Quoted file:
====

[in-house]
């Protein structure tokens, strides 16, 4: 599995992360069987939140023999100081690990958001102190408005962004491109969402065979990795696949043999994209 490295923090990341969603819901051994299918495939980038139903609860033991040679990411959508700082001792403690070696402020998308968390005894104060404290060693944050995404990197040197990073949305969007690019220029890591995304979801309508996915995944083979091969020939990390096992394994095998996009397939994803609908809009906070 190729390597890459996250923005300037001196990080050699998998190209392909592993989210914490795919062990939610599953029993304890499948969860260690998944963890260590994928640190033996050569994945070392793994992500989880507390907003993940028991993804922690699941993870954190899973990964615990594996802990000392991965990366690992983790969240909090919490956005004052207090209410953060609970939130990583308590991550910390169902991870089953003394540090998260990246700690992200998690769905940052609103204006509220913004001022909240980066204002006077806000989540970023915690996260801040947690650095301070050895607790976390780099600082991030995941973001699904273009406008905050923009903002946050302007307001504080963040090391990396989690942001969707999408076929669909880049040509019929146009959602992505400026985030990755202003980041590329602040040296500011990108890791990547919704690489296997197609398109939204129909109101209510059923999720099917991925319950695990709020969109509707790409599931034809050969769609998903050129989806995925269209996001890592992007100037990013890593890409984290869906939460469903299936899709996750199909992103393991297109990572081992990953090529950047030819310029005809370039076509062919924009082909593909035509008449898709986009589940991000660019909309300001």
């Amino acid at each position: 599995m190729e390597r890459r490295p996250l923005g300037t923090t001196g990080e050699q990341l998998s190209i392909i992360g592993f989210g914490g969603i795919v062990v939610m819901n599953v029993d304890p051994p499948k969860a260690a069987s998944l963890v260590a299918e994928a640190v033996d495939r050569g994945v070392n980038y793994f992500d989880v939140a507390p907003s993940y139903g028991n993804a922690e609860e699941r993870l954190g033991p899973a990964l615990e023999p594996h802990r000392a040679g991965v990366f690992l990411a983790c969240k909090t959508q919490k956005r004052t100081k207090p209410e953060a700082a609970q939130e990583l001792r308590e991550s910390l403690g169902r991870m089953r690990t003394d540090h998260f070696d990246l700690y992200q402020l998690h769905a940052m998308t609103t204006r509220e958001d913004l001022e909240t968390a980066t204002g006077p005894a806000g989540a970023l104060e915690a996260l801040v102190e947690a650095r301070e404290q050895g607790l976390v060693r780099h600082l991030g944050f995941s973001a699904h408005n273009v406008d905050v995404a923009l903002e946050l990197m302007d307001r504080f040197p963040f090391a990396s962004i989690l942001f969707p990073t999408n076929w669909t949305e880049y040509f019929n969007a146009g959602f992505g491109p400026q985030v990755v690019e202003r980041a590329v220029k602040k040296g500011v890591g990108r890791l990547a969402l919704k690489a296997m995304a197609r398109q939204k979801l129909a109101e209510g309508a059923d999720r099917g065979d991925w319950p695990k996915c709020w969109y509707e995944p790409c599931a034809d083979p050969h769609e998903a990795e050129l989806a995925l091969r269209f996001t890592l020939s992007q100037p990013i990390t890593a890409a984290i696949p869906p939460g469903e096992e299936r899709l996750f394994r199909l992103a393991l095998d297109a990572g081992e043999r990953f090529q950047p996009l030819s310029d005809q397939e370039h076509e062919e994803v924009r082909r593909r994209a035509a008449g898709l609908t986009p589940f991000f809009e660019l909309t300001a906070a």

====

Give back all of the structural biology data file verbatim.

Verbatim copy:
[in-house]
């Protein structure tokens, strides 16, 4: 599995992360069987939140023999100081690990958001102190408005962004491109969402065979990795696949043999994209 490295923090990341969603819901051994299918495939980038139903609860033991040679990411959508700082001792403690070696402020998308968390005894104060404290060693944050995404990197040197990073949305969007690019220029890591995304979801309508996915995944083979091969020939990390096992394994095998996009397939994803609908809009906070 190729390597890459996250923005300037001196990080050699998998190209392909592993989210914490795919062990939610599953029993304890499948969860260690998944963890260590994928640190033996050569994945070392793994992500989880507390907003993940028991993804922690699941993870954190899973990964615990594996802990000392991965990366690992983790969240909090919490956005004052207090209410953060609970939130990583308590991550910390169902991870089953003394540090998260990246700690992200998690769905940052609103204006509220913004001022909240980066204002006077806000989540970023915690996260801040947690650095301070050895607790976390780099600082991030995941973001699904273009406008905050923009903002946050302007307001504080963040090391990396989690942001969707999408076929669909880049040509019929146009959602992505400026985030990755202003980041590329602040040296500011990108890791990547919704690489296997197609398109939204129909109101209510059923999720099917991925319950695990709020969109509707790409599931034809050969769609998903050129989806995925269209996001890592992007100037990013890593890409984290869906939460469903299936899709996750199909992103393991297109990572081992990953090529950047030819310029005809370039076509062919924009082909593909035509008449898709986009589940991000660019909309300001």
């Amino acid at each position: 599995m190729e390597r890459r490295p996250l923005g300037t923090t001196g990080e050699q990341l998998s190209i392909i992360g592993f989210g914490g969603i795919v062990v939610m819901n599953v029993d304890p051994p499948k969860a260690a069987s998944l963890v260590a299918e994928a640190v033996d495939r050569g994945v070392n980038y793994f992500d989880v939140a507390p907003s993940y139903g028991n993804a922690e609860e699941r993870l954190g033991p899973a990964l615990e023999p594996h802990r000392a040679g991965v990366f690992l990411a983790c969240k909090t959508q919490k956005r004052t100081k207090p209410e953060a700082a609970q939130e990583l001792r308590e991550s910390l403690g169902r991870m089953r690990t003394d540090h998260f070696d990246l700690y992200q402020l998690h769905a940052m998308t609103t204006r509220e958001d913004l001022e909240t968390a980066t204002g006077p005894a806000g989540a970023l104060e915690a996260l801040v102190e947690a650095r301070e404290q050895g607790l976390v060693r780099h600082l991030g944050f995941s973001a699904h408005n273009v406008d905050v995404a923009l903002e946050l990197m302007d307001r504080f040197p963040f090391a990396s962004i989690l942001f969707p990073t999408n076929w669909t949305e880049y040509f019929n969007a146009g959602f992505g491109p400026q985030v990755v690019e202003r980041a590329v220029k602040k040296g500011v890591g990108r890791l990547a969402l919704k690489a296997m995304a197609r398109q939204k979801l129909a109101e209510g309508a059923d999720r099917g065979d991925w319950p695990k996915c709020w969109y509707e995944p790409c599931a034809d083979p050969h769609e998903a990795e050129l989806a995925l091969r269209f996001t890592l020939s992007q100037p990013i990390t890593a890409a984290i696949p869906p939460g469903e096992e299936r899709l996750f394994r199909l992103a393991l095998d297109a990572g081992e043999r990953f090529q950047p996009l030819s310029d005809q397939e370039h076509e062919e994803v924009r082909r593909r994209a035509a008449g898709l609908t986009p589940f991000f809009e660019l909309t300001a906070a």